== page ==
Looking Back: Was 2017 a Year of Eroding Workers’ Rights?

In recent years, there have been many victories for labor rights – some on a state level and others federal. But as we prepare to ring in 2018, many people are looking back and asking – “was 2017 a year of eroding workers’ rights?” Labor activists continue to rally for workers’ rights, but as the Trump administration got into full swing, it seemed like much of the progress was halted.

Not only was progress halted, but in many cases, what had been viewed as advances in labor rights had been rolled back. Why? One reason is because the National Labor Relations Board (NLRB) is operated by an employer-friendly majority. Much of what the NLRB is now trying to do is to reverse many of the Obama-era rulings that protected workers. This “dismantling” of labor advancements includes the following:

Less Accountability for Corporations

Under the Obama administration, standards on joint employers changed. Corporations like McDonald’s, which operates thousands of franchise locations, would be held more accountable for unfair labor practices at those franchise locations. For many years, McDonald’s (and other similarly situated corporations) avoided responsibility for labor violations under the idea that they are not the direct employer, and did not have actual control. The Obama administration sought to make it easier for corporations to be held accountable, but the changes made have since been overturned.

Reduced Worker Safety

Since the Trump administration took charge of the Occupational Safety and Health Administration (OSHA), a number of worker safety regulations have been removed or overturned. Among those regulations left to the wayside are those related to exposure to construction noise, vehicles backing up in factories, and combustible dust. The 2018 federal budget also cut funding for OSHA’s Chemical Safety Board. What that means for workers is fewer inspections and less enforcement, which puts them at risk while on-the-job and hinders their ability to seek action when harm occurs.

Rolled Back Overtime Rule

In July 2017, the Labor Department rolled back an overtime rule established by the prior administration. The rule would have expanded the number of workers eligible for overtime pay by as many as 4.2 million. The Obama rule would have increased the threshold for overtime to almost double the current $23,660 per year.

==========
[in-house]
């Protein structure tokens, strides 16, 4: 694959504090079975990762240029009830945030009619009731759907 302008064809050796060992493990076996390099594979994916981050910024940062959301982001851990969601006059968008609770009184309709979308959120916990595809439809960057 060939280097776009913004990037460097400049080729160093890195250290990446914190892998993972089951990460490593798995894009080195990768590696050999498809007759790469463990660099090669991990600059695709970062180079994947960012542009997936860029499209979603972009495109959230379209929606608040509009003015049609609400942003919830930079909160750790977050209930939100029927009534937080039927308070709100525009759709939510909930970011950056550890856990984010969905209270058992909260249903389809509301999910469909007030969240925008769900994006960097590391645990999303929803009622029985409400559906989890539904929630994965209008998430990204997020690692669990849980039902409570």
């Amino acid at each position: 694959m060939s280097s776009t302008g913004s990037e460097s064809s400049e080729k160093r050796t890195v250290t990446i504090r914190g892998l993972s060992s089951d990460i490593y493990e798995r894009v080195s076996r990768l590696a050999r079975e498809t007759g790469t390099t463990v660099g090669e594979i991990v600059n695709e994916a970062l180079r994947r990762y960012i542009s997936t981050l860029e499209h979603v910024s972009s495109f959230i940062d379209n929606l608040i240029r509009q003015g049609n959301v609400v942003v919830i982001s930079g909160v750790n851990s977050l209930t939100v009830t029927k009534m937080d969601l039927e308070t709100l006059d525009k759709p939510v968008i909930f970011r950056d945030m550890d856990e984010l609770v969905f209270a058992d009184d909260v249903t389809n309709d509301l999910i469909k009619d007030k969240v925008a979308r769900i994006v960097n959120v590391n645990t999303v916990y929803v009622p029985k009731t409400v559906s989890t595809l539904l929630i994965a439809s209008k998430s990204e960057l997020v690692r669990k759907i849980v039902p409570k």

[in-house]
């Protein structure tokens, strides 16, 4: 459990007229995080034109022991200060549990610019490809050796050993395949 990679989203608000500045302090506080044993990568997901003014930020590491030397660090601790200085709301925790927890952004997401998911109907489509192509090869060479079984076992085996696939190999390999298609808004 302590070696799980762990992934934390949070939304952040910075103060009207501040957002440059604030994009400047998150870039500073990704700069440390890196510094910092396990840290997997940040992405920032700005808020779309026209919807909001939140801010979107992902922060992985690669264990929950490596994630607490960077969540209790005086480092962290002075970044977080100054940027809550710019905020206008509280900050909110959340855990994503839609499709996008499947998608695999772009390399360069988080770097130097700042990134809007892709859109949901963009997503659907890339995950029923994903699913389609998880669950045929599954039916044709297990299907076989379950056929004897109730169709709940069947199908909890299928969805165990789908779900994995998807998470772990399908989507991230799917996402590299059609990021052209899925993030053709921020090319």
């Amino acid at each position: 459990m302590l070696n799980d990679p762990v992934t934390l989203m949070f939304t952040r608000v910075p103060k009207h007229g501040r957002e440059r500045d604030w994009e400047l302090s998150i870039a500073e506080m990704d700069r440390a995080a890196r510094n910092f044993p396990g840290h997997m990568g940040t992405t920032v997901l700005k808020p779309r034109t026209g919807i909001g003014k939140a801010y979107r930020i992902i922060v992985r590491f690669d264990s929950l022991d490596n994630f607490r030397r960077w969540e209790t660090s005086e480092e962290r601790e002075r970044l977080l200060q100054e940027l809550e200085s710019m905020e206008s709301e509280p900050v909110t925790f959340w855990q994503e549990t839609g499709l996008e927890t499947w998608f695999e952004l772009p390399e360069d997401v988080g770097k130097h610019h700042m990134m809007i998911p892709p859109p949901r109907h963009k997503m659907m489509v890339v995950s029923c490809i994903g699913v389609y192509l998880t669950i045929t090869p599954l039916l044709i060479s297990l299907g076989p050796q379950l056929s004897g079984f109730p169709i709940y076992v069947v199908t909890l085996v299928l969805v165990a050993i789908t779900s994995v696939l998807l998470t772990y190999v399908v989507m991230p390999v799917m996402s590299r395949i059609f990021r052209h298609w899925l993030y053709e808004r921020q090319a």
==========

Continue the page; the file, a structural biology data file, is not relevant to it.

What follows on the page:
Title VII and Ongoing LGBTQ Debate

Title VII and the ongoing fight for LGBTQ workers rights continue with the appellate level courts being split and the U.S. Supreme Court refusing to hear a case on the matter. In July 2017, the Department of Justice filed a brief arguing that protections against sex discrimination in the Civil Rights Act of 1964 do not include protection from discrimination based on sexual orientation. The U.S. Equal Employment Opportunity Commission (EEOC) continues to fight for LGBTQ rights.

Reduced Budget and Sexual Harassment

The President’s 2018 budget includes cuts to organizations like the EEOC, which could further strain an already extensive backlog of complaints. The EEOC had a backlog of 73,508 cases in 2017, with an average wait time of 295 days for claims. The EEOC states that it has received a doubling of visits to its website with questions about sexual harassment dominating claims and questions. With an already understaffed, underfunded, program, budgetary cutbacks could further threaten workers who are suffering discrimination or sexual harassment.

Reduced Protections for Quality Investment Advice

There are two primary standards that investors must follow – the fiduciary rule and the suitability rule. The fiduciary rule states that an investor must monitor an investment and ensure the overall financial picture of the client is kept in mind. The suitability rule states that an investor must ensure that a client’s investment is suitable for his or her age, finances, and risk tolerance at the time of the investment. Set to roll out in January 2018 is a new rule that requires investors to act only in the best interests of their clients. The Labor Department, however, has requested implementation be delayed until July 2019 as the rule continues to be cut back, exposing clients to more risk while protecting investors.

Protecting Your Legal Rights

While there may not be anything you or I can do to directly impact these changes or the threatened climate for workers’, each of us can take steps to understand and protect our legal rights. As a worker, you have certain legal rights that must not be undermined. Contact Daic Law today to learn more about these rights and how to protect them, or to find out more about taking action against discrimination and harassment in the workplace. Call our office at (713) 808-5246, or send us an email at info@daiclaw.com.

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Sources

2017 was a year of eroding workers’ rights